This paper is based on a four-year concert fieldwork study of some of the most transgressive, shocking, and otherwise explicitly carnivalesque bands increasingly making it into the mainstream (e.g., Eminem, Marilyn Manson, Limp Bizkit, Slipknot, Cradle of Filth, Insane Clown Posse, GWAR, and Mindless Self Indulgence). The dis-alienating attractions of this music for an increasingly heterogeneous fan base are described in rich ethnographic detail, challenging Arnett's earlier work on heavy metal and adolescent alienation. The multi-faceted carnivalesque qualities and symbolic significances of shock music carnival are delineated in a lengthy application of Bakhtin's carnival-grotesque, a festive liminal medium for asserting and expressing human-equalizing realism. The general significance of the paper, as extensions of Kellner and Ritzer's works, is a demonstration of how shock music carnival is not simply spectacle as domination (or the commodification of dissent), but also spectacle as resistance (or a 'time outside time' or 'second life' in which fans escape and resist a disenchanted and duplicitous world of commercialization, and express everyday rage from living in a "nothing" world of global capital). This paper contributes to cultural Marxism by providing an empirical and ethnographic account of a proto-utopian critique of consumer society.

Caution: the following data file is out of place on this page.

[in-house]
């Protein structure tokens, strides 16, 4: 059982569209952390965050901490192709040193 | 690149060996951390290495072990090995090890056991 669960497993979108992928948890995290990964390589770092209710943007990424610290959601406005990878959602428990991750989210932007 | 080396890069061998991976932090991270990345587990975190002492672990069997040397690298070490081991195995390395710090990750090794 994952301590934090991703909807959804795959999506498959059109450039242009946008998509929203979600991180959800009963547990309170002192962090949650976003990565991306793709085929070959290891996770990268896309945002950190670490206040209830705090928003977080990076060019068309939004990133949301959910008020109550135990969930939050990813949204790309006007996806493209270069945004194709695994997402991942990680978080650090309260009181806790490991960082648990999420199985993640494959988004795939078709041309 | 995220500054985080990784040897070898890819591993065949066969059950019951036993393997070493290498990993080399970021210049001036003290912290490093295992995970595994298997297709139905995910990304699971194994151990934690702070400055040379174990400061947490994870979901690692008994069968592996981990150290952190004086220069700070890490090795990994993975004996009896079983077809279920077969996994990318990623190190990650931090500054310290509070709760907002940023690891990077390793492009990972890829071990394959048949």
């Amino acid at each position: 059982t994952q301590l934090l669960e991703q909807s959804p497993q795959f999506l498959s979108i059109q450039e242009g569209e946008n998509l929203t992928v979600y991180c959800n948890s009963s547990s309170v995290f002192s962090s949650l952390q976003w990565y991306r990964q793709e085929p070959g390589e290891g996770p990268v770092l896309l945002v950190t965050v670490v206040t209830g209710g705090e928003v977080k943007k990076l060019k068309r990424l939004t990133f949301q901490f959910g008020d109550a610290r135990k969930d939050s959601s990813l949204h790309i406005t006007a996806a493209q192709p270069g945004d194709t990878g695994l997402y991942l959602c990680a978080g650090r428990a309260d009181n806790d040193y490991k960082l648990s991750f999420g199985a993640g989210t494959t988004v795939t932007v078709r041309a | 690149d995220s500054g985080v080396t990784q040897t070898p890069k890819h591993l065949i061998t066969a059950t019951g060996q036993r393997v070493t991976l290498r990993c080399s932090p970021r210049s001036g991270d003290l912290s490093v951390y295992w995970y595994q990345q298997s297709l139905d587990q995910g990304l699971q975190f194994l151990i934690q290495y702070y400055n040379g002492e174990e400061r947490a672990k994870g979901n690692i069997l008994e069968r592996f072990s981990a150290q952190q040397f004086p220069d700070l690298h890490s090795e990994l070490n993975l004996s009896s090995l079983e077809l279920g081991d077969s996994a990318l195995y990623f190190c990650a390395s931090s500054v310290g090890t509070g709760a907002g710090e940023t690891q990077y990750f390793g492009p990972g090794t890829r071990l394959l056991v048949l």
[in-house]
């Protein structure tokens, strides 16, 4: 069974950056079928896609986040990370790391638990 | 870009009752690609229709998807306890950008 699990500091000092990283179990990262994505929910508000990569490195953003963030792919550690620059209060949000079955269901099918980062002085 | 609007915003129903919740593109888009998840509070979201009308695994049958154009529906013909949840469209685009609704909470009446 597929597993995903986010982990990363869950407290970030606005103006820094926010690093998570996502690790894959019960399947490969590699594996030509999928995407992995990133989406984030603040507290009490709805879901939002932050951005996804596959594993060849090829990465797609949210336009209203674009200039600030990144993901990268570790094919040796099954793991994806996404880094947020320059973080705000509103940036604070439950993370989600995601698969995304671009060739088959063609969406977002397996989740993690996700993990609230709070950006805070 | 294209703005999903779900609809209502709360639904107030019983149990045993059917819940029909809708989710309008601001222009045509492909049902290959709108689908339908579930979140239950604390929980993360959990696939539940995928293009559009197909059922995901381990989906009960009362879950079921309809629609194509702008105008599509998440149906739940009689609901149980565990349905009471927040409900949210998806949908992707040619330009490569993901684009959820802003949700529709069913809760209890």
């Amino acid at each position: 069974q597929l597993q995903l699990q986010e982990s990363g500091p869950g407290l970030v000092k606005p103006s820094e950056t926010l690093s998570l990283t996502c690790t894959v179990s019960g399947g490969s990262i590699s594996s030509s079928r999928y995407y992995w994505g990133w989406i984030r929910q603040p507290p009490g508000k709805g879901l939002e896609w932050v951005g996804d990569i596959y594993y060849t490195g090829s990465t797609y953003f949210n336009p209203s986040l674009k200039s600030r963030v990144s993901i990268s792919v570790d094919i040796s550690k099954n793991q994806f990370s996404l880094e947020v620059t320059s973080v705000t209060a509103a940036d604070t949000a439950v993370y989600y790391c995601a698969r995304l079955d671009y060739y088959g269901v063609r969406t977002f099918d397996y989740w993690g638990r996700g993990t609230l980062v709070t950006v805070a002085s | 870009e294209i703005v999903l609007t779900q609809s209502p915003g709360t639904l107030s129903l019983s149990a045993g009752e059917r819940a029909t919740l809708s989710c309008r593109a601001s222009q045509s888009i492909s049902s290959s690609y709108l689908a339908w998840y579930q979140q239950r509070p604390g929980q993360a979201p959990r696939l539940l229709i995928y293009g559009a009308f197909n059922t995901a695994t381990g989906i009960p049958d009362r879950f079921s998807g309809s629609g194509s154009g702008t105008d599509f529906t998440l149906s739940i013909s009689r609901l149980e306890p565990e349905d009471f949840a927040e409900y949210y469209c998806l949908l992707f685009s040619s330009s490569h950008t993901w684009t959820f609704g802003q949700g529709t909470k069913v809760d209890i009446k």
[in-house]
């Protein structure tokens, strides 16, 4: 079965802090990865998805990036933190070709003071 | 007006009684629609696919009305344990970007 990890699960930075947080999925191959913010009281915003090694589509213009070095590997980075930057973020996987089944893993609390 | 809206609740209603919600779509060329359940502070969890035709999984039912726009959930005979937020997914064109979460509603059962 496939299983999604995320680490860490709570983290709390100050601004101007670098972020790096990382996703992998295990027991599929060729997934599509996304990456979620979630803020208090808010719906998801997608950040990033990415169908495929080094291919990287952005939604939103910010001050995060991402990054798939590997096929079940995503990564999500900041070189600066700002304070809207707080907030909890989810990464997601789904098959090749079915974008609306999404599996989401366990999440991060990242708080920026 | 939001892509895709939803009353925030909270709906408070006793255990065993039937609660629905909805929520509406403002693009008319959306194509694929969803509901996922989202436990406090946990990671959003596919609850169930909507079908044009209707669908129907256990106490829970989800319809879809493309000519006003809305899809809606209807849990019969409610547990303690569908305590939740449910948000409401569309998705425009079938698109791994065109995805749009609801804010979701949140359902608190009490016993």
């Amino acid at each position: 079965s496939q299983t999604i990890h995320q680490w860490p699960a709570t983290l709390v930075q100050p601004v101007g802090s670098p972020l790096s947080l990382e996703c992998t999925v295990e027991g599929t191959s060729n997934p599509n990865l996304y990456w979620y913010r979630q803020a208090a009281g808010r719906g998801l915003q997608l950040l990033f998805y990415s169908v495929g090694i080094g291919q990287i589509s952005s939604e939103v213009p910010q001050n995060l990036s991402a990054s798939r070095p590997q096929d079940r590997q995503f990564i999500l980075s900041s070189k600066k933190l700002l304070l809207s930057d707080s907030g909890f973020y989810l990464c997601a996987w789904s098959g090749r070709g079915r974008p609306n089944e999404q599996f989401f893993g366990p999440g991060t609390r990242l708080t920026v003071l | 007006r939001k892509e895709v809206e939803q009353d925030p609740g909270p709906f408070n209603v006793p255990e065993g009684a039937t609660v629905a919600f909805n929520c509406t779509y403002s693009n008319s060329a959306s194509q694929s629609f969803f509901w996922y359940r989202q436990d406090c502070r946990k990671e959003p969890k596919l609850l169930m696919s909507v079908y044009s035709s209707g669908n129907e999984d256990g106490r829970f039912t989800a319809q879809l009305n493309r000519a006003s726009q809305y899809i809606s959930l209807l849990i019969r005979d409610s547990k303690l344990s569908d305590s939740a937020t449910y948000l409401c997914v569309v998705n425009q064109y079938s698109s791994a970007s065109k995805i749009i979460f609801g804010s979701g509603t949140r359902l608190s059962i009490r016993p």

All Science Journal Classification (ASJC) codes
- Sociology and Political Science